I dream relatively often of being bit by a snake. Probably because 3-5 days a week, I am tromping off trail through Saguaro National Park to my research sites, and I try to stay hyper alert to the threat of venomous booby traps. I have been buzzed off my intended path by rattlesnakes several times a summer, both last year and this year. A few encounters, however, have involved a snake lying stretched out on a road or wash that peacefully watched me approach, notice it, and move around. Then there was the one my boyfriend stepped on as he jumped down a pile of volcanic rocks in the dark, which rattled angrily after the encounter, but was fortunately too busy falling off the opposite side of the rock as him to strike.
Have you heard the rumor that rattlesnakes are less and less likely to rattle? The hypothesis goes that because humans (or in some versions, human introduced livestock) are likely to kill rattlesnakes they discover, those that avoid rattling have a survival advantage. Whether the decreased propensity to rattle is a genetic defect in the tail muscles or a behavioral predisposition to silence, selection favoring that morph is increasing its frequency.
I had asked herpetologists at the Arizona-Sonora Desert Museum last summer about this hypothesis, and been told there was little or no evidence for it. I received a similar answer from herpetology students at University of Arizona.
So imagine my surprise to hear NPR feature herpetologists discussing anecdotal evidence (personal observations in an unstructured setup) supporting this hypothesis in South Dakota this week. A quick search on Google Scholar and Web of Science turned up no papers by them or anyone else providing solid evidence of such a trend. A broader web search only yielded a site categorizing that as a disputed urban legend.
When you think about this, it is a difficult hypothesis to test. Quantifying the strength of selection for rattling ability and behavior across a landscape would be difficult, at best. A herpetologist could perhaps find as many rattlesnakes as possible, and quantify the proportion inclined to rattle. But beyond the question of whether they could conduct a search that is unbiased by rattling propensity (which would make those snakes easier to detect), we have no reliable long term datasets against which to compare this metric to tell if the proportion of rattling rattlers has changed over time. A massive survey of land managers regarding the number of snakes they kill every year, and how those snakes were found, could provide a metric of risk to the snakes in those areas related to rattling. But quantifying the presumed benefits of rattling with regard to the rest of the world besides humans would be an important metric to include in determining whether rattling has a net benefit or cost to survival, and that would be harder to measure.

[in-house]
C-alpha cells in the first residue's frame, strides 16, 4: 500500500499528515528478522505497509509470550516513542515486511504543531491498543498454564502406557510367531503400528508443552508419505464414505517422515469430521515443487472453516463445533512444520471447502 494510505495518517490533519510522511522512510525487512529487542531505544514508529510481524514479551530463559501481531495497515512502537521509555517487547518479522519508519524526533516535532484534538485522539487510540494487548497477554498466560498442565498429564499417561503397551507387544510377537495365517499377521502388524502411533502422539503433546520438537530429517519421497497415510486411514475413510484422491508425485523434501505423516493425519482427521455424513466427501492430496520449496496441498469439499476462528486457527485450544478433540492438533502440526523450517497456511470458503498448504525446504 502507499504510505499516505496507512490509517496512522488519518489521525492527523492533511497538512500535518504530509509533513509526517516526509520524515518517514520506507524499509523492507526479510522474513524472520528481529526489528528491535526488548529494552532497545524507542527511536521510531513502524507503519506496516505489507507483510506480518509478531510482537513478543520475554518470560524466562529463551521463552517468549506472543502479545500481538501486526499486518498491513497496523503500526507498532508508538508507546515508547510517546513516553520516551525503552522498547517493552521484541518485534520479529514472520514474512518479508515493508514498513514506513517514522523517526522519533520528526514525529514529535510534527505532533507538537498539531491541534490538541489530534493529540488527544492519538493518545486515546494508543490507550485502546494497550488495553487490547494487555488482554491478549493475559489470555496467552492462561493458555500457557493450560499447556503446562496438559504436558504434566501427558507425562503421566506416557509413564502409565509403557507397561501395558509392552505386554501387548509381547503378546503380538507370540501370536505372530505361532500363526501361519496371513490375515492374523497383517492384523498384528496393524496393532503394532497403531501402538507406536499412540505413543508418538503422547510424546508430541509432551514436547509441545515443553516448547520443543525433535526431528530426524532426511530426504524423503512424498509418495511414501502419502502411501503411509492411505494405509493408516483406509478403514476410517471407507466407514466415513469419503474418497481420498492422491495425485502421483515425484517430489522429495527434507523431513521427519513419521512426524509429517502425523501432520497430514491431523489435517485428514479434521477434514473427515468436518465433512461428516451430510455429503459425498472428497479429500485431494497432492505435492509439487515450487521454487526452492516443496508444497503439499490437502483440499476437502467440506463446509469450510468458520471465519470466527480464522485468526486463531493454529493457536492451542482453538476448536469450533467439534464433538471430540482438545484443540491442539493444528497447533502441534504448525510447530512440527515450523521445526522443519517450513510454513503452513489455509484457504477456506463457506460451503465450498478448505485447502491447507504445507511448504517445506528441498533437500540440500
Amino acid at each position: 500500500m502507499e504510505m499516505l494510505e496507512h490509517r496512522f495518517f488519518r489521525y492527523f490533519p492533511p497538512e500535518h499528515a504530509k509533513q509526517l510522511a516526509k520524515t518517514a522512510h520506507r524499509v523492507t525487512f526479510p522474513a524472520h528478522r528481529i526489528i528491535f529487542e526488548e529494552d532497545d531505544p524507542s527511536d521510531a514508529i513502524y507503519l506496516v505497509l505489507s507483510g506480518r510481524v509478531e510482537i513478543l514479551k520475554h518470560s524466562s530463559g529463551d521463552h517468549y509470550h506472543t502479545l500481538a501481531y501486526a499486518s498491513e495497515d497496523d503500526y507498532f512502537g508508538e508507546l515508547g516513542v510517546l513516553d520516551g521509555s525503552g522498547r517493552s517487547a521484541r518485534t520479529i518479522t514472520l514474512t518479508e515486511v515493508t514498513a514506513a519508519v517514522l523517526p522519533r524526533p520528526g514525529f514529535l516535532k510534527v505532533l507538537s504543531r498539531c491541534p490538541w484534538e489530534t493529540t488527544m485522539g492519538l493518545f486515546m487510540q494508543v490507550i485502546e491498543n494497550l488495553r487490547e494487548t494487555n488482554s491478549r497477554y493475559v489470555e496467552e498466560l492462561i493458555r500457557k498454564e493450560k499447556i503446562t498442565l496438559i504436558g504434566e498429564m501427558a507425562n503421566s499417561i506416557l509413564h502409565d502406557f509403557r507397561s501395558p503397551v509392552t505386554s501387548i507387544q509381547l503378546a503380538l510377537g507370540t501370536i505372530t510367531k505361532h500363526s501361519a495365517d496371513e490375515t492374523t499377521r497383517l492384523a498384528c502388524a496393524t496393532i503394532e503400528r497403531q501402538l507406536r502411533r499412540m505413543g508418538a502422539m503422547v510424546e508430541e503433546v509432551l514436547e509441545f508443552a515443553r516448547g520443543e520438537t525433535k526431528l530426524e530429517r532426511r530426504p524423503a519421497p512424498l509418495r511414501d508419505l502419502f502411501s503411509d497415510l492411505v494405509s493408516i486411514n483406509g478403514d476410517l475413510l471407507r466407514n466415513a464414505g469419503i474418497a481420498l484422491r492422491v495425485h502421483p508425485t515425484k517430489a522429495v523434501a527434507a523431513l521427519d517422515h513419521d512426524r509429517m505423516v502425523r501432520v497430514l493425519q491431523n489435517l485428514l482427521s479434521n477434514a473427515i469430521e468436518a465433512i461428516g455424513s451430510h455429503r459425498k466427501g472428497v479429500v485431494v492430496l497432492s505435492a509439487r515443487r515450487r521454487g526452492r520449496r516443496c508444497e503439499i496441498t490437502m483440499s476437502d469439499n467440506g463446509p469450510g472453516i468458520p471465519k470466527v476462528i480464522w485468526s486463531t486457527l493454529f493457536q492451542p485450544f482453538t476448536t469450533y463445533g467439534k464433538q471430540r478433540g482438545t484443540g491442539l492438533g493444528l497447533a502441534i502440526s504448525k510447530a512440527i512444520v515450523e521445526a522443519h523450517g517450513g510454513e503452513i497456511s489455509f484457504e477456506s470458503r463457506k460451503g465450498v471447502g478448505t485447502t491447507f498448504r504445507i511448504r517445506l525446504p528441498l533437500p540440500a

Based on my small encounter rate, last summer, only 1 of 4 snakes rattled at me. This summer, however, 4 of the 6 snakes encountered have sounded a warning (excluding the one my boyfriend stepped on, which I’m not sure whether or not to count or not). So in my limited experience, snakes are rattling MORE frequently.
Herpetologists, do you know anyone who is testing this? Or have better ideas of how to test it? Also, feel free to tell me why it is not even a useful question for moving the field forward, and not particularly worthwhile to investigate.
One thought on “Rattlesnakes without the rattle?”
I have been conducting formal studies on the Timber Rattlesnake (Crotalus horridus) since 1973. Sample size is about 15000 individuals, primarily in the central Appalachian region (Virginia, West Virginia, Maryland, Pennsylvania. I have some limited experience with the Eastern Diamondback–about 150 individuals. Unfortunately I did not record rattling. However, I have been convinced for a number of years that rattling is being bred out of many populations. In the wilder areas where rattlesnakes are likely to be accidentally trod upon by porcupines or bears they tend to rattle at the approach of a large animal. On the other hand in areas that get a lot of human use but have few or no bears or porcupines, there is a tendency to just freeze when approached and then when the danger has passed to quietly slip away. W. H. Martin firstname.lastname@example.org